Obtain for me the light to know God’s Will, to carry it out faithfully, and to choose the vocation which will lead me to a happy eternity.

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5 thoughts on “Religious Life?”

  1. I am decieding to accept the call to religious life bt very confused.Am a Ghanaian bt presently studing in Austria.aaaaahw do i get started.And which community should i join since there are many of them

  2. Hi Callister,

    I would suggest doing the following:

    1. Learn about different communities’ founders
    2. Learn about their different charisms
    3. Find ones that appeal to you
    4. Visit those communities (retreats, come and see weekends, or just make an appointment
    5. Pray pray pray!

    Generally consider also whether you feel you are called to cloistered/monastic life, which is more contemplative and less apostolic/ministry-oriented or called to a more apostolic life where you are actively doing a ministry of helping the poor, serving the sick, teaching children, etc.

    I would also look especially at communities that are thriving with young members–probably many communities in Austria are dying and will die out in the next 30 years as their members grow old and die without new vocations.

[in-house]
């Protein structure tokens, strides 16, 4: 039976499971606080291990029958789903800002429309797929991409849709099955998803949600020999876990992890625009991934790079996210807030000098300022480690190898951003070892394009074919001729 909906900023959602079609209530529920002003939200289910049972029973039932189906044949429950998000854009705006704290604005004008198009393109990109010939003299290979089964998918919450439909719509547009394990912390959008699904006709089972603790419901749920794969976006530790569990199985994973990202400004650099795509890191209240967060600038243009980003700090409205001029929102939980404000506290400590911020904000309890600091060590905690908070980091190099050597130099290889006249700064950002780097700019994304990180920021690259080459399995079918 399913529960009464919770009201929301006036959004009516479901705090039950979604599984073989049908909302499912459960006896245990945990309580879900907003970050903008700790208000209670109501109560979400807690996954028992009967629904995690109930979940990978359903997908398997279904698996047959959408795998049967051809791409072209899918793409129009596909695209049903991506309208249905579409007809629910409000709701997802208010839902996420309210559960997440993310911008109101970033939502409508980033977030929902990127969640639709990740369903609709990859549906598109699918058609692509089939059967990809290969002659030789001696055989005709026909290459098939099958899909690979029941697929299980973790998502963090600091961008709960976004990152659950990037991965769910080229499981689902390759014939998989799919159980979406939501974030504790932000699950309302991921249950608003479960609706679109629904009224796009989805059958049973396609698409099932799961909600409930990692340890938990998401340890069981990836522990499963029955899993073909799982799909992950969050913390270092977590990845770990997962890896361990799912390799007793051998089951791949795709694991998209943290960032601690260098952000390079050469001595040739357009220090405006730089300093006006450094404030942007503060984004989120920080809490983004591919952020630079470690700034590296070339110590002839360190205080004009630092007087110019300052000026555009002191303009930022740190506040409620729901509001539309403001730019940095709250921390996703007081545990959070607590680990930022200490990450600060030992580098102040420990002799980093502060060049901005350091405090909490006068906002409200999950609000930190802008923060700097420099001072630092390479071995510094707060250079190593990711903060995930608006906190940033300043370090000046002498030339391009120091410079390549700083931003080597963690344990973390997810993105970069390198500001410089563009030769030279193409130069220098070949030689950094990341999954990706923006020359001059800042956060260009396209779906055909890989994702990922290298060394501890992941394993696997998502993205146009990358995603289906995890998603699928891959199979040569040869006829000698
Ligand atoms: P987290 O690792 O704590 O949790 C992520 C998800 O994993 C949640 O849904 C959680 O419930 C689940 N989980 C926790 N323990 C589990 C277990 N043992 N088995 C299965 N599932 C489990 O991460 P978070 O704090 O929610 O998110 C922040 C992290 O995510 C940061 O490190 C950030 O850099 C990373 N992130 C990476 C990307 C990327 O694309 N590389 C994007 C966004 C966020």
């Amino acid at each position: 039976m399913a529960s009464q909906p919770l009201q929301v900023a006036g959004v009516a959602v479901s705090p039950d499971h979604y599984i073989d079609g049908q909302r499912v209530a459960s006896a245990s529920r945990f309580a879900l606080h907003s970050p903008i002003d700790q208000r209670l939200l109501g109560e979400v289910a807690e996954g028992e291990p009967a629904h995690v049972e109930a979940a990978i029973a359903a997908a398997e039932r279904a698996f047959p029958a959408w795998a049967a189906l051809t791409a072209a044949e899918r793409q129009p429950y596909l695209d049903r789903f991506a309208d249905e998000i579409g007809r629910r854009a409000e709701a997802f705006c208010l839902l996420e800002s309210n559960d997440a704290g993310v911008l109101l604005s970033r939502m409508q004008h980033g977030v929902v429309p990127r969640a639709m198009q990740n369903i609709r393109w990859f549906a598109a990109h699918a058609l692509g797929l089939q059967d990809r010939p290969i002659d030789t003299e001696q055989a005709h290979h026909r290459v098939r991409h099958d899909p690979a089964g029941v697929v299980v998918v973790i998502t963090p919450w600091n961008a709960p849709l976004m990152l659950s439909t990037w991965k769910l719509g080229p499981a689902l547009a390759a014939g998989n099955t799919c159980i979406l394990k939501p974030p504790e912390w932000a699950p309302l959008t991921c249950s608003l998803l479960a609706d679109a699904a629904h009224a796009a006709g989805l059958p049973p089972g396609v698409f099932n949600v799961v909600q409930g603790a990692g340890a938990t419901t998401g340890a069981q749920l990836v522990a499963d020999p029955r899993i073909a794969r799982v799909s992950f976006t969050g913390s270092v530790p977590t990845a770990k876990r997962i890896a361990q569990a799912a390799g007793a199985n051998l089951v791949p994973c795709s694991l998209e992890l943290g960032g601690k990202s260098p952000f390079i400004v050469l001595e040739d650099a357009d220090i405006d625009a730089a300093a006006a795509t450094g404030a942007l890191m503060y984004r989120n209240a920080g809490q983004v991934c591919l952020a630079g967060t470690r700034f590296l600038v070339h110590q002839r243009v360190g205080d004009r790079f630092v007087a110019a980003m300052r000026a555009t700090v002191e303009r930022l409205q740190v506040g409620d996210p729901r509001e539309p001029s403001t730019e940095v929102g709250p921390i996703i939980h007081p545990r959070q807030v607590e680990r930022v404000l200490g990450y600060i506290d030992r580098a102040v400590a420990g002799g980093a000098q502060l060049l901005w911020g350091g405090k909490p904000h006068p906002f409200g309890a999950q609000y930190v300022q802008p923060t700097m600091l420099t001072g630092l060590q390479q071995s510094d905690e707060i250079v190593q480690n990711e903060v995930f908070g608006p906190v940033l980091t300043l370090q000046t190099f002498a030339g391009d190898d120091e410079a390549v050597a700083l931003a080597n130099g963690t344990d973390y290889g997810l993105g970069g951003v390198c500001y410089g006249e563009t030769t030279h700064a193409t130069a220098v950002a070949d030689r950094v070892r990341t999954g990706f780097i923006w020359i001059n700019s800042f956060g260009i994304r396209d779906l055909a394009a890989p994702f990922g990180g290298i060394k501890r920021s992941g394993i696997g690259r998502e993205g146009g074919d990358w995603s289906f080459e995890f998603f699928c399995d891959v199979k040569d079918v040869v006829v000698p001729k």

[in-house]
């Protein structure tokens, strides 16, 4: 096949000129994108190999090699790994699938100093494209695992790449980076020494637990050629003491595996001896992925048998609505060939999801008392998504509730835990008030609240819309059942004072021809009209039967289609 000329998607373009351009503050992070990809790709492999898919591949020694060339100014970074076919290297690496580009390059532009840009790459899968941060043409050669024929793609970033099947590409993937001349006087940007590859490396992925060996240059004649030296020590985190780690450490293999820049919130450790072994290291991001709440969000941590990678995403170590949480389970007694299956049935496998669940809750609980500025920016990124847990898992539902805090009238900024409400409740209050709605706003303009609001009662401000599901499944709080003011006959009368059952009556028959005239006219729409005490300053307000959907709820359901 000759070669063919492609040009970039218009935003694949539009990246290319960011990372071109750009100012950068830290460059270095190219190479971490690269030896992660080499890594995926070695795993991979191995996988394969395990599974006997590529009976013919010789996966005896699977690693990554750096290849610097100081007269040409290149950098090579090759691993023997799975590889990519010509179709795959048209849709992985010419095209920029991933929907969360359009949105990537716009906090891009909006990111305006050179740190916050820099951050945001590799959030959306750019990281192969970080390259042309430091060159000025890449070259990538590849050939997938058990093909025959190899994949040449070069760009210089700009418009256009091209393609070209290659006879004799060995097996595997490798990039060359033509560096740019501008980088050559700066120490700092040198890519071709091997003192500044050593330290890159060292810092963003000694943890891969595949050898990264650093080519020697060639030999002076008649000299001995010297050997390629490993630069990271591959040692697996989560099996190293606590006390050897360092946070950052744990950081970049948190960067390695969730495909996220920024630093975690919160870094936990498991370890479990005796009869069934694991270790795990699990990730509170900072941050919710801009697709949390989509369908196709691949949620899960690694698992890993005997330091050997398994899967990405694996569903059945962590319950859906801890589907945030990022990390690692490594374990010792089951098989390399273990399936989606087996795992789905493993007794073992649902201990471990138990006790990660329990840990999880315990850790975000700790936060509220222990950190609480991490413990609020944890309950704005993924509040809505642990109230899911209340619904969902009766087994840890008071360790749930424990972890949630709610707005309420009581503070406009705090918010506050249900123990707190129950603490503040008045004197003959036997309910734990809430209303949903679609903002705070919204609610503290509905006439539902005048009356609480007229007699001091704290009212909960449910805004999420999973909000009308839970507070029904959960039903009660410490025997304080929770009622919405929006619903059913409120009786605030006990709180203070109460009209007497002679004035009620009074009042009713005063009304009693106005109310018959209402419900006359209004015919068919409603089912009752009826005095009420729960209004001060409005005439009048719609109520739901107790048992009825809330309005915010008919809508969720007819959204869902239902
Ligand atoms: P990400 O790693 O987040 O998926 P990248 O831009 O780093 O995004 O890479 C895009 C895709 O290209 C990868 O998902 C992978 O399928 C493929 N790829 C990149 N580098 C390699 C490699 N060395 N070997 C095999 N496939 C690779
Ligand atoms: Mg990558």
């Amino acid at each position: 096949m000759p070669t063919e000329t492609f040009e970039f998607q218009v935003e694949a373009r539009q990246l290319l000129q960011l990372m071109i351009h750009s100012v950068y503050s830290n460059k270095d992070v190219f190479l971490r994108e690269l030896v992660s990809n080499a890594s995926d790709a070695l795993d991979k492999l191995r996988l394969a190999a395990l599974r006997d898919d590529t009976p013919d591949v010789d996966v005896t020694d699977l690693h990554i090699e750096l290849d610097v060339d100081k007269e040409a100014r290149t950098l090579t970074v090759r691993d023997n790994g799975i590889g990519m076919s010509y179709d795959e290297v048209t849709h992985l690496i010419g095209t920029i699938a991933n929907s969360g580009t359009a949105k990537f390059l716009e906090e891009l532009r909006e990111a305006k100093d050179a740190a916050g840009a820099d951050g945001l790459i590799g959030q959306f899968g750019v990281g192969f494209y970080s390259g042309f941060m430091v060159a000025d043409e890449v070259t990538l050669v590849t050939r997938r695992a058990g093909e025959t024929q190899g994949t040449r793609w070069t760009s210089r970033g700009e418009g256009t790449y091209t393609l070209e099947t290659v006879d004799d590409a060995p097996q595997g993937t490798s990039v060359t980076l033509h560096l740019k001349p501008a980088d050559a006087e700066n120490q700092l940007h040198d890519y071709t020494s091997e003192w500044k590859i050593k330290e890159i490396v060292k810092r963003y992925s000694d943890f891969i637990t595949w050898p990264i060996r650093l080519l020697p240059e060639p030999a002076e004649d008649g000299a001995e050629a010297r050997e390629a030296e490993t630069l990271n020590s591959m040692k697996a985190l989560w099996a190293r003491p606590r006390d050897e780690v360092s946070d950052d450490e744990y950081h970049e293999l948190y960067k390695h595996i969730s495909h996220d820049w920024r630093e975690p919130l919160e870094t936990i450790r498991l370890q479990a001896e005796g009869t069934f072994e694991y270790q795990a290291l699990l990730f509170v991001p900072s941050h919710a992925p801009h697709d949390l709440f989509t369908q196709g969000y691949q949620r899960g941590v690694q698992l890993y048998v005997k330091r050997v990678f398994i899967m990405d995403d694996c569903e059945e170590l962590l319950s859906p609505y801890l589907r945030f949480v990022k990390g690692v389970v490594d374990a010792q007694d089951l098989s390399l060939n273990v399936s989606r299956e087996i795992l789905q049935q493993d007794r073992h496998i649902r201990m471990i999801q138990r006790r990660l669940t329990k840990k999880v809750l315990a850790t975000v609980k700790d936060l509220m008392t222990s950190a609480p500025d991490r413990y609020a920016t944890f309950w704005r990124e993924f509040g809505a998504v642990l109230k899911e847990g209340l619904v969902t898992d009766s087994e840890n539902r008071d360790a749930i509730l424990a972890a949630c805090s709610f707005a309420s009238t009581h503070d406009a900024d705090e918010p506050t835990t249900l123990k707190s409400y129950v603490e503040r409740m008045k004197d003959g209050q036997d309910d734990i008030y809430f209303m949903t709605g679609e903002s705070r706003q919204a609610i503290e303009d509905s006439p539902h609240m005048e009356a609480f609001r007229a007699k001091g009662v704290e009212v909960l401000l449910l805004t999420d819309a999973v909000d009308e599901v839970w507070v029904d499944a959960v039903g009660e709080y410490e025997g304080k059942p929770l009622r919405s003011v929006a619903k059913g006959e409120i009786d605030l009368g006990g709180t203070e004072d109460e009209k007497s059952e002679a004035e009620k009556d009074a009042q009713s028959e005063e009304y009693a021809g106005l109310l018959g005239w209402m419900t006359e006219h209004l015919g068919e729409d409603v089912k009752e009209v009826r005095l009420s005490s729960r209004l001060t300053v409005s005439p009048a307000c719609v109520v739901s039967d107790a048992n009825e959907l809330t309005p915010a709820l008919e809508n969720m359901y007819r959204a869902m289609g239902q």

3. Hello!
    Thank you for sharing your vocational journey here on your blog. It was an insightful and heart-felt read! This past august I entered the very norbertine community you mention in your blog (Fr. Fran’s community) along with one other novice. I shall look forward to the coming publication of your book. Many blessings be upon you and your family!

    I discovered your site because I am the webmaster for our own website and noticed that someone found our site through a link on yours. It has been a blessed discovery!

    In the Peace, Love and Light of Christ our Risen Lord,
    Graham

  4. DEVIN PLEASE NOTE–I revised this post to correct a glaring error–THIS one is correct not the first!!!

    Devin very few would do as you did before “discerning” marriage, searching the various options with depth and sincerity and then pursuing marriage, not primarily based on the best “pairs” of body parts or something equally spiritual. As a Protestant I noticed that not only was marriage the “vocation of choice” but MANY of the students I went to Bible College with were married by their 2nd year of schooling–a great hardship when trying to pay tuition, study and the like, I might add. And the reason was very honestly, and often, “the flesh is weak” when they were pressed on the topic. In reality they were paying a high price in order for the pleasures of marriage without ever understanding the theology of the Body or any other similar teachings. The evangelical “pressure” to marry, especially for those in ministry, creates the very same kinds of cover ups that have existed within Catholicism at times and are blamed so often on celibacy! Considering that at least 2/3 of priests keep their vows until death, and 1/2 of married men do not, I wonder which is, in reality, the bigger “cover up scheme?”